Behind the Painting is a story written by Thai novelist Siburapha. The highly-acclaimed novel has been made into two successful films and was adapted as a musical in 2008. The director of that musical, Tak Viravan, loved the project so much he sought out the advice of lyricist and screenwriter Richard Maltby Jr. (Miss Saigon, Fosse) on how to make it a Broadway-bound musical. The significantly revised show, Waterfall, has its world premiere on June 7 at the Pasadena Playhouse.
“As soon as I made the main character an American girl instead of a Thai woman,” says Maltby in a break from rehearsals, “that opened the door to the entire story of America in the decade in Asia before the war. In the beginning of the 1930s, American influence was spreading around the world like wildfire. Siam became a democracy. In Japan, American music, movies, clothes and culture were just taking over the country. Obviously there was a whole element of Japanese culture that thought it was a catastrophe that Imperial Japan was being eliminated. That decade ended up with them preparing to bomb Pearl Harbor.”
Waterfall tells the story of Noppon (Bie Sukrit) who is given the assignment of assisting a visiting diplomat (Thom Semsa) and his American wife, Katherine (Emily Padgett.) Noppon falls in love with Katherine. The politics of the love triangle mirror the rapidly changing world in which the story takes place.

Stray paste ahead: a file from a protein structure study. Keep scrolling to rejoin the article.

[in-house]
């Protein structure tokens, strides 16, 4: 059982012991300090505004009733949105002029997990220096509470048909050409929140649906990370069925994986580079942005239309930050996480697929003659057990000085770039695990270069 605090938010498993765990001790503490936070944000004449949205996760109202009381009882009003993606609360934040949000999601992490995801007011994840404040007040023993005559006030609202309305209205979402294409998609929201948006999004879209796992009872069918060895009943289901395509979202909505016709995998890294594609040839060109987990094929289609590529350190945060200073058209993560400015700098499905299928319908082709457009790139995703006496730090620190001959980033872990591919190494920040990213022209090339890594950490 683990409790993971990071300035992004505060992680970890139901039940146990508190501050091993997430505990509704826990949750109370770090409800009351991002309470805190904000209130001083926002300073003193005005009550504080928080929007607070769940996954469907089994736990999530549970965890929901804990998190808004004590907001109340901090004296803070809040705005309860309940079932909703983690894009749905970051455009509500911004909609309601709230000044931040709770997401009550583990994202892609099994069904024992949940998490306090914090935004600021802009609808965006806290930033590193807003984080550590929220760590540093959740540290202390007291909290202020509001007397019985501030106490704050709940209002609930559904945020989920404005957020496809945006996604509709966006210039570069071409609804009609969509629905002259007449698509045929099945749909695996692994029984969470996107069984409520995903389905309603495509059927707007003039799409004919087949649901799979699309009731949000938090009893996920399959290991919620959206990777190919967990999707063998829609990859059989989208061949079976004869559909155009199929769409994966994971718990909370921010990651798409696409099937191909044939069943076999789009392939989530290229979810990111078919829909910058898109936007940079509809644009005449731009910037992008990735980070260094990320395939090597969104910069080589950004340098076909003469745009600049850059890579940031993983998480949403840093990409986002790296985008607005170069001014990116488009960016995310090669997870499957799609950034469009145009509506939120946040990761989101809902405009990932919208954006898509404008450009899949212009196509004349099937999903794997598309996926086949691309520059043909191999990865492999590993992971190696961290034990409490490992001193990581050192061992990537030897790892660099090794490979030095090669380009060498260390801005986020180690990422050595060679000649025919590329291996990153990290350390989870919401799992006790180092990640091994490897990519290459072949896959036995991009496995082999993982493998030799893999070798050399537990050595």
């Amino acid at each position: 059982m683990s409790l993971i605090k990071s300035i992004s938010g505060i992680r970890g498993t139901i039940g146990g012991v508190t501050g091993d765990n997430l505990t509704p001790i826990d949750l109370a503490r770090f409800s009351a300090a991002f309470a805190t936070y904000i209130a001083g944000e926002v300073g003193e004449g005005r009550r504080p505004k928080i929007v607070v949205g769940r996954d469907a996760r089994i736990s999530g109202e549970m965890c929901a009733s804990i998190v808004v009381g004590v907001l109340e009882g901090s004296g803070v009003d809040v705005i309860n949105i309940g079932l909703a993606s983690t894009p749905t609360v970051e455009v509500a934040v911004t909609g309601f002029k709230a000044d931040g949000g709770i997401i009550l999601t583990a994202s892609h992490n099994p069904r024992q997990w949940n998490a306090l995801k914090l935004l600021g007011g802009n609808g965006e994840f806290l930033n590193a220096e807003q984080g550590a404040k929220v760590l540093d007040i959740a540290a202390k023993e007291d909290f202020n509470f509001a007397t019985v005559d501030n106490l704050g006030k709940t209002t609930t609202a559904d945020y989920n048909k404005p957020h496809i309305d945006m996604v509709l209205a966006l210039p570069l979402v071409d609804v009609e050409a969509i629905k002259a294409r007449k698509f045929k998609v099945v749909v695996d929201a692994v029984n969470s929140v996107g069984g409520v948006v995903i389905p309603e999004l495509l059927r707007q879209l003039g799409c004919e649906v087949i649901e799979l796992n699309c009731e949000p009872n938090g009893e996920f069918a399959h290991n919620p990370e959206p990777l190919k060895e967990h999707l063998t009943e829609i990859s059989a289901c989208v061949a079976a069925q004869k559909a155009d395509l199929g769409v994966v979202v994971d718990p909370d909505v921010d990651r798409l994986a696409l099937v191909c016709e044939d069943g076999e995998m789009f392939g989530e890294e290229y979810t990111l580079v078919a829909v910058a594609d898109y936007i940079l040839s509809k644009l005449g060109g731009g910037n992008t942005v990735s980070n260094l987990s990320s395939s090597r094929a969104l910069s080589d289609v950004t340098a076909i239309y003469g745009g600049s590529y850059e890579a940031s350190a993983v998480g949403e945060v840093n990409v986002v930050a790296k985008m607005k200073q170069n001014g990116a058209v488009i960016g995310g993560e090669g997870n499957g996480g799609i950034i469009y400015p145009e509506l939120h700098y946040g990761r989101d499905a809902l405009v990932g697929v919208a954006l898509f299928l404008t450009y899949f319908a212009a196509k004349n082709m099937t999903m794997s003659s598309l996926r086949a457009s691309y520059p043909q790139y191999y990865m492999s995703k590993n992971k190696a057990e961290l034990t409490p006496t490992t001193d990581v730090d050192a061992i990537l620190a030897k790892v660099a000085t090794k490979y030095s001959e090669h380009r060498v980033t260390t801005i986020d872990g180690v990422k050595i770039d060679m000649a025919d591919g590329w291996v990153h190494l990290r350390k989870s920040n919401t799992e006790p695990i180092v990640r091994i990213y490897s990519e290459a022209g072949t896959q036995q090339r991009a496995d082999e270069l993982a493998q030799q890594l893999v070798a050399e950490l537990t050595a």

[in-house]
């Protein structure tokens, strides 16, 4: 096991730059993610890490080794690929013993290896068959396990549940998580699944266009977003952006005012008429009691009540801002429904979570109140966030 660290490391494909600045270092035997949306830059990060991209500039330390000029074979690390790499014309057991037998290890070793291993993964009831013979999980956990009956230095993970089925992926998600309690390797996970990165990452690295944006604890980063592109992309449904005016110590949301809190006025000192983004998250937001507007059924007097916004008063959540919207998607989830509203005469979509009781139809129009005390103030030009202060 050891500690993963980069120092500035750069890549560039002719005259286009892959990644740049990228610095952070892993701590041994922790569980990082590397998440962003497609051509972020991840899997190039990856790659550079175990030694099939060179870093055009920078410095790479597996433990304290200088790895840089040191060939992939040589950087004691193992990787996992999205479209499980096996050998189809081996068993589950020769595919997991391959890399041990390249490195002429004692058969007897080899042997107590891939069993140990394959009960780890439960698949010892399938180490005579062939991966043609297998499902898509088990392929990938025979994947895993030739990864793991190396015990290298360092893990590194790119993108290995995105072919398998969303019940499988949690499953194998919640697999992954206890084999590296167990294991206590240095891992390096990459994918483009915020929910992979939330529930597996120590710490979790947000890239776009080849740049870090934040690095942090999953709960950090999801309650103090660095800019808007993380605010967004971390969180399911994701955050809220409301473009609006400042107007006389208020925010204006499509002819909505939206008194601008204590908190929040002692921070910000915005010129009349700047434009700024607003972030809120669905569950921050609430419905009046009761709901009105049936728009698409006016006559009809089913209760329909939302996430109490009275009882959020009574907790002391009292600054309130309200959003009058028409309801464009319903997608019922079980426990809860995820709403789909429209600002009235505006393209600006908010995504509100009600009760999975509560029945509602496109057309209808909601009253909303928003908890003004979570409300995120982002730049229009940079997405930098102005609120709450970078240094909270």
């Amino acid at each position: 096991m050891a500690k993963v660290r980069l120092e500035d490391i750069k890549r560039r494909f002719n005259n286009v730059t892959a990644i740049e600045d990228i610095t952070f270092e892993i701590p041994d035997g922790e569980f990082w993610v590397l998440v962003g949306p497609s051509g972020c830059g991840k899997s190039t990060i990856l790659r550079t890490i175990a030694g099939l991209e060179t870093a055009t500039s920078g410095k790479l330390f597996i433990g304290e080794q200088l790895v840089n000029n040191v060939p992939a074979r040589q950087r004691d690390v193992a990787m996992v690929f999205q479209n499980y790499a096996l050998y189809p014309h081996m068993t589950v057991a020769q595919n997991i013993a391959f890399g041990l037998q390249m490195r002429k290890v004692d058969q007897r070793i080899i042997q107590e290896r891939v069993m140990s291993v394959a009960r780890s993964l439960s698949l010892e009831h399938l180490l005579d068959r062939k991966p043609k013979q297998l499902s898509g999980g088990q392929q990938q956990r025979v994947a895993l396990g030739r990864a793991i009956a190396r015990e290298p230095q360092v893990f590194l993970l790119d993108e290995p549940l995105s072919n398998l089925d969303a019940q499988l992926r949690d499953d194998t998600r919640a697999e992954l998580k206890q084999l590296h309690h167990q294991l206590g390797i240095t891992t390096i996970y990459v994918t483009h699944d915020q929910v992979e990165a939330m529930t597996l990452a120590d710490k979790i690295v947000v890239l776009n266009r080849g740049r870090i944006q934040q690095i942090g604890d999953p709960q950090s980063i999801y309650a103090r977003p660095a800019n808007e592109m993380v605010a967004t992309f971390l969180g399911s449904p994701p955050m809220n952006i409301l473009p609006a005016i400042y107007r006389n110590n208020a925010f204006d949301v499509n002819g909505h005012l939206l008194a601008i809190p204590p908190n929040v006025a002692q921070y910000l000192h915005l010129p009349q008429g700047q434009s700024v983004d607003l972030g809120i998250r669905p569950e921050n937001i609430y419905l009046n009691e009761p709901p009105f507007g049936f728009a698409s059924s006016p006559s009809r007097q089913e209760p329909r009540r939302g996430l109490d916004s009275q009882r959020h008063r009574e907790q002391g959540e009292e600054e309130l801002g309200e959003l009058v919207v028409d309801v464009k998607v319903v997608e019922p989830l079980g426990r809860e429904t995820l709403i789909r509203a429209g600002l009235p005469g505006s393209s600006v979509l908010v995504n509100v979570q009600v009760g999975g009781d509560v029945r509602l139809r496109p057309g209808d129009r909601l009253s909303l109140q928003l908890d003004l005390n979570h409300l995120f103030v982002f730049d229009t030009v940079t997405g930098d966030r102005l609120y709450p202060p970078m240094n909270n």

Not only did Maltby have definite ideas about the story, he knew his regular collaborator, David Shire, should do the music. “There was a lovely fully produced video of [the original show.] It had what we call an Asian aesthetic, not the pace and storytelling you need for Broadway. Richard thought it needed a whole new score. We took it as kind of a job. Within 3-4 months we were as passionate about it and hopeful for its potential as anything we could have picked for ourselves.”
Matlby and Shire have collaborated on the shows Baby, Big, Closer than Ever and Starting Here, Starting Now. Maltby won a Tony Award as Best Director for Ain’t Misbehavin’.
“Somewhere in its heart it’s about something primal,” he says. It’s the exploration of what connects one person to another person. That love transcends boundaries and enemies. This story has a strange mixture of generations. The woman is 35, the boy is 22 and she’s married to a man who is 65. We simply tried to tell the story of each of the characters as honestly as we can.”
As for the music, Shire had a lot to work with. “The score is jazz-influenced and American-influenced because one of the principals is American. It has Japanese music and Thai-oriented music. Luckily the scale used in traditional Thai music is not the same as the one used in Japanese music and I found a way to distinguish the two. Richard and I love passionate sweeping melodies, but we’ve never really gotten to do a big full-blown love story for the musical comedy stage. It gave us the freedom to use some muscles we’ve been dying to use full force for many years.”
Given that each season on Broadway finds plenty of failed shows, what are the chances Waterfall will buck that trend? Shire has confidence in the audience. “This isn’t a cheap show. $14 million is not bargain basement. We believe the most audiences are thrilled by a really good story, well-told, that moves them emotionally.” Maltby also credits one of the themes of the show. “Do you ever forget your first love? That first love remains with you forever. My instinct is that people are going to be really moved by it. We do get our share of tears at the end.”